Last year, the Mexican low-cost carrier Interjet ceased operations. It stopped flying on December 11, 2020, and although there are talks about its possible return, the market has already rebounded and filled the gap it left. Mainly, two low-cost airlines have seized the opportunity, Volaris and Viva Aerobus. How have they done it?
Volaris and Viva unique opportunity
One year ago, the COVID-19 pandemic led to a unique opportunity for Volaris and Viva Aerobus. All of a sudden, their two main rivals, Grupo Aeromexico and Interjet, went into deep crisis mode. On June 30, Aeromexico filed for a Chapter 11 bankruptcy, while Interjet was losing its Airbus fleet at an alarming rate.
Meanwhile, Volaris’ and Viva Aerobus’ low-cost model proved resilient during the crisis. Yes, the airlines posted a sharp decline in passenger numbers and financial net losses but quickly rebounded.
By December, Volaris carried 9.5% fewer passengers than the previous year, while Viva performed even better, with a 2.98% decrease in a year-to-year comparison.
Increasing the fleet, despite the uncertainty
Many airlines rejected leasing contracts and reduced the size of their fleets during 2020. Grupo Aeromexico, for example, went from having 131 aircraft in December 2019 to 106 by the end of last year.
Interjet didn’t have a choice, though. Starting in March, when the COVID-19 pandemic was barely just reaching Mexico, the leasing companies started repossessing Interjet’s fleet. Prior to that, the airline had 88 aircraft, composed of 66 Airbus A320 family airplanes and 22 Sukhoi Superjet 100.
All of the Airbuses (except for a couple not airworthy) flew away from Mexico. Therefore, Interjet had to reactivate its Sukhoi fleet, but that wasn’t enough to keep going.
Meanwhile, both Volaris and Viva Aerobus increased their fleets during the year. Viva Aerobus went from 36 planes to 43 by the end of the year. Plus, it plans to have over 80 by 2026. Volaris increased its fleet from 82 to 86 aircraft and will receive 98 new Airbuses by 2028.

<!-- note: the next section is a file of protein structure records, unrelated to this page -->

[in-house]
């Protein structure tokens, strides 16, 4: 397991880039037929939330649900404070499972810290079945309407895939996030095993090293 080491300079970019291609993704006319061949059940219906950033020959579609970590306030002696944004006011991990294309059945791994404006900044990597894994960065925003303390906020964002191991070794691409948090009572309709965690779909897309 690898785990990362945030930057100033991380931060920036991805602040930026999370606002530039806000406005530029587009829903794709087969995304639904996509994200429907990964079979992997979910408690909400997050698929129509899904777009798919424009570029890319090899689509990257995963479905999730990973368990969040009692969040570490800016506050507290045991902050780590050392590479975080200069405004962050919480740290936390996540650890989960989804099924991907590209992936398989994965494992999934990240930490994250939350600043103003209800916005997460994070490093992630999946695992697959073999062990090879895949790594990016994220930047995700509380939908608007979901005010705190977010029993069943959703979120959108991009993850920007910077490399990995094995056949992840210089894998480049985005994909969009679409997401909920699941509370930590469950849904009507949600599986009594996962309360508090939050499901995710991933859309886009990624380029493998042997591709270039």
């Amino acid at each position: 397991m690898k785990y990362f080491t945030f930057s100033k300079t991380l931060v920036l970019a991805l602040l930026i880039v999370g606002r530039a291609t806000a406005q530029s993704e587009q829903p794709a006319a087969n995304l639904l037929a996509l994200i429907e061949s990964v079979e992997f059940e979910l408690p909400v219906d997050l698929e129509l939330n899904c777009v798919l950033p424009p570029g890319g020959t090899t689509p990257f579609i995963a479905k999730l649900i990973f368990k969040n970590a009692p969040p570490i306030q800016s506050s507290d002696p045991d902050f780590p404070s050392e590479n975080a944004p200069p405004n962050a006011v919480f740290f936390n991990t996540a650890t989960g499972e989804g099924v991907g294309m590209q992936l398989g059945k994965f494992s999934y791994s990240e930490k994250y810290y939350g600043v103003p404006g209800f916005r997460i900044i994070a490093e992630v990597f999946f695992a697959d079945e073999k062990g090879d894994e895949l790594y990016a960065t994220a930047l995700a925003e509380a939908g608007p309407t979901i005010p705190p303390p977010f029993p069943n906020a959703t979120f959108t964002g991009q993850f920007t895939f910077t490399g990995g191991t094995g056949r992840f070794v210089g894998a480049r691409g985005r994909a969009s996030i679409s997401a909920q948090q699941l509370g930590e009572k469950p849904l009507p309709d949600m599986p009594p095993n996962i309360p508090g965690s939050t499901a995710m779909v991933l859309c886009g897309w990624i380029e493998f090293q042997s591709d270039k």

Interjet operated more than 80 routes a year ago. The airline had a nearly 50:50 balance in terms of international and domestic routes due to its heavy presence in America. Interjet flew to the US, Canada, Cuba, Colombia, Costa Rica, Ecuador, El Salvador, Guatemala, and Peru.
This left a gap that has been quickly taken by both low-cost operators. For instance, Viva Aerobus launched 28 new routes throughout 2020 (13 domestic and 15 international). The airline closed the year with 131 routes, 12 more than the 119 it had in 2019.
Meanwhile, Volaris launched two new domestic and seven new international routes during the fourth quarter of 2020. Both airlines bet heavily on the US-Mexico market.
But that’s not it; both Viva and Volaris are planning to start operations in Colombia, one of Interjet’s strongest markets in South America. They’re waiting for the Colombian Government’s approval.
How does Mexico’s schedule look now?
Between January and February, the Mexican aviation recovery stalled a bit. Nevertheless, it seems to have picked up momentum again. In April, Cirium expects there will be 31,219 domestic operations in Mexico, 28% below what it had in 2019.
Between 2019 and 2021, both Volaris and Viva Aerobus have actually increased the number of operations they had. The decrease has come from all the other airlines, particularly Interjet.
For example, Volaris had 10,246 flights in April 2019, offering 1.94 million seats. This month, Volaris is offering 11,270 flights and over 2.08 million seats. That’s a 7.5% increase.
Viva is currently flying 7,058 flights with 1.34 million seats versus 5,600 flights and 1.03 million seats a year ago. That’s a 26% increase.
According to you, what’s Volaris’ and Viva Aerobus’ recipe to success? Let us know in the comments.